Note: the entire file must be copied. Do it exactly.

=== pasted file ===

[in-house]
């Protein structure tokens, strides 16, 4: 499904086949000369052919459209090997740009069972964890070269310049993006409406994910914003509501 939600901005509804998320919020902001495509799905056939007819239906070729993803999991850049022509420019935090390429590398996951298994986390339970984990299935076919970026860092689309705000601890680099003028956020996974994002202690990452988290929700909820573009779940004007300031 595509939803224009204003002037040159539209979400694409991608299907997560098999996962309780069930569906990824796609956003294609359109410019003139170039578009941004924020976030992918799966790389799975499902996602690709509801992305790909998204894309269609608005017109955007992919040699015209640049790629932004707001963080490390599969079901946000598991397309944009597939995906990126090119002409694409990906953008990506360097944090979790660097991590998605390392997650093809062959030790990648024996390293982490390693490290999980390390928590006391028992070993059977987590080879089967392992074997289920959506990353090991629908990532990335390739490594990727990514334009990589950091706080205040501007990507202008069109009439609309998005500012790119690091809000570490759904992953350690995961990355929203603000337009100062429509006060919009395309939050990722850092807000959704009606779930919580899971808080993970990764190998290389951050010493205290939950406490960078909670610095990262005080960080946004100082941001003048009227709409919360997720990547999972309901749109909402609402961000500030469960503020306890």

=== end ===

[in-house]
């Protein structure tokens, strides 16, 4: 499904086949000369052919459209090997740009069972964890070269310049993006409406994910914003509501 939600901005509804998320919020902001495509799905056939007819239906070729993803999991850049022509420019935090390429590398996951298994986390339970984990299935076919970026860092689309705000601890680099003028956020996974994002202690990452988290929700909820573009779940004007300031 595509939803224009204003002037040159539209979400694409991608299907997560098999996962309780069930569906990824796609956003294609359109410019003139170039578009941004924020976030992918799966790389799975499902996602690709509801992305790909998204894309269609608005017109955007992919040699015209640049790629932004707001963080490390599969079901946000598991397309944009597939995906990126090119002409694409990906953008990506360097944090979790660097991590998605390392997650093809062959030790990648024996390293982490390693490290999980390390928590006391028992070993059977987590080879089967392992074997289920959506990353090991629908990532990335390739490594990727990514334009990589950091706080205040501007990507202008069109009439609309998005500012790119690091809000570490759904992953350690995961990355929203603000337009100062429509006060919009395309939050990722850092807000959704009606779930919580899971808080993970990764190998290389951050010493205290939950406490960078909670610095990262005080960080946004100082941001003048009227709409919360997720990547999972309901749109909402609402961000500030469960503020306890």